Monet, Claude | Oil Painting Reproductions | | Claude Monet handmade oil painting |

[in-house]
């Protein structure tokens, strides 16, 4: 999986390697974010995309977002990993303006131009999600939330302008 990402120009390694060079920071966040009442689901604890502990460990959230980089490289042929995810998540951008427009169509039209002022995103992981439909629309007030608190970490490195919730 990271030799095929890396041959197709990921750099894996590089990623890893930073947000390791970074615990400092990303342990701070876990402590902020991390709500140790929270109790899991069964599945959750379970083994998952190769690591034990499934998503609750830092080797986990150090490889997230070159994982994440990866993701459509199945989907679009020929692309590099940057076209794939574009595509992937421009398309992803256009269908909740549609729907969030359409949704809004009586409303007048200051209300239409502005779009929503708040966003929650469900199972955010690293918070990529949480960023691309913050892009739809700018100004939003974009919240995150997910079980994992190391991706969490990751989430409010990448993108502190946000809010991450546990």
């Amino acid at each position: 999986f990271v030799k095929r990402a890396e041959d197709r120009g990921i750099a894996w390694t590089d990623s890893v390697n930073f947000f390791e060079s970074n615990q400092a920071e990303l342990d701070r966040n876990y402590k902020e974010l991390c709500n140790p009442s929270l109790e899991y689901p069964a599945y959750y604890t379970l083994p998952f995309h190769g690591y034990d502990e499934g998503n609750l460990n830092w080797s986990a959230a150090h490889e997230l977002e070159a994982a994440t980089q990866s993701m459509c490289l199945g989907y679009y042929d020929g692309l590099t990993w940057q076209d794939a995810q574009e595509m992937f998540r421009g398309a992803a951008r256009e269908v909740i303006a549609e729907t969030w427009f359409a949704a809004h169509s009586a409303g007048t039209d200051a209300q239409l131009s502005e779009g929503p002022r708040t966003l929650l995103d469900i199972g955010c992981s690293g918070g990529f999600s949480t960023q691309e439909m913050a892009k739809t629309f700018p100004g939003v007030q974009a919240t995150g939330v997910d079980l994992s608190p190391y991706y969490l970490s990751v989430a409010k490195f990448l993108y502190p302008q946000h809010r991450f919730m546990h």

Claude Monet whose full name is Oscar Claude Monet (14 November 1840 – 5 December 1926) was the initial founder of oil painting school-French Impressionist. He is also the most prolific practitioner of the movement’s philosophy of expressing people’s perceptions before nature. The name of the oil painting school “Impressionism” is original from the title of his famous painting Impression, Sunrise which was exhibited in the first of the independent exhibitions mounted by Monet in 1874. In 1 April, 1851, Claude Monet studied at the Le Havre secondary school for the course of arts. He has sold charcoal caricatures at this time and these works could be sold for ten to twenty francs. At the same time, he was beginning to learn from Jacques-Francois Ochard who is the excellent trainee of Jacques-Louis David. In 1856/1857’s beaches of Normandy, he met with famous artist Eugene Boudin and this famous oil painting artist had became his teacher and taught him how to better apply the oil paints. He taught Monet outdoor techniques for painting. In 1862, Monet has learnt from Charles Gleyre who is the famous oil painting artist in Paris, On the other hand, he met with Pierre-Auguste Renoir, Frederic Bazille and Alfred Sisley. They had shared with each other new approaches for oil painting. Their skills of painting the effects of light en plein air with broken color and rapid brushstrokes have later became the famous Impressionism. Monet’s Camille or The Woman in the Green Dress which have been painted in 1866 brought with him high reputation and was one of many works featuring his future wife, Camille Doncieux. She was the model for the figures in The Woman in the Garden of the following year, as well as for On the Bank of the Seine, Bennecourt, 1868, pictured here. Shortly thereafter Doncieux became pregnant and gave birth to their first child, Jean. In May 1871, he began to live in Zaandam. At here, he made 25 oil painting paintings. He also paid a first visit to nearby Amsterdam. After this visiting, he returned to France in October or November of 1871. Monet lived from December 1871 to 1878 at Argenteuil, a village on the Seine near Paris, and here he painted some of his best known works. In 1874, he briefly returned to Holland. In 1872 (or 1873), he painted Impression, Sunrise which had been hung in the first Impressionist exhibition in 1874 and is now displayed in the Musee Marmottan-Monet, Paris. Monet and Camille Doncieux had married just before the war (June 28, 1870) and, after their excursion to London and Zaandam, they had moved into a house in Argenteuil near the Seine River in December 1871. They had a second son, Michel, on March 17, 1878, (Jean was born in 1867). This second child weakened her already fading health. In that same year, he moved to the village of Vetheuil. At the age of thirty-two, Madame Monet died on 5 September 1879 of tuberculosis, Monet painted her on her death bed. During the early 1880s Monet painted several groups of landscapes and seascapes in what he considered to be campaigns to document the French countryside. His extensive campaigns evolved into his series’ paintings. Beginning in the 1880s and 1890s, through the end of his life in 1926, Monet began to work on “series” paintings, in which a subject was depicted in varying light and weather conditions. His first series exhibited was Haystacks, painted from different points of view and at different times of the day. Fifteen of the paintings were exhibited at the Galerie Durand-Ruel in 1891. He later produced several series of paintings including: Rouen Cathedral, Poplars, the Houses of Parliament, Mornings on the Seine, and the Water Lilies that were painted on his property at Giverny. On 1883 and 1908, Claude Monet traveled to the Mediterranean, where he painted landmarks, landscapes, and seascapes, such as Bordighera. He painted an important series of paintings in Venice, Italy, and in London he painted two important series – views of Parliament and views of Charing Cross Bridge. His second wife Alice died in 1911 and his oldest son Jean, who had married Alice’s daughter Blanche, Monet’s particular favourite, died in 1914. During World War I, in which his younger son Michel served and his friend and admirer Clemenceau led the French nation, Monet painted a series of Weeping Willow trees as homage to the French fallen soldiers. Monet died of lung cancer on December 5, 1926 at the age of 86 and is buried in the Giverny church cemetery. Monet had insisted that the occasion be simple, thus about fifty people attended the ceremony. | Buy Handmade Oil Painting Reproductions Online | Largest choice of painting sizes and other custom services.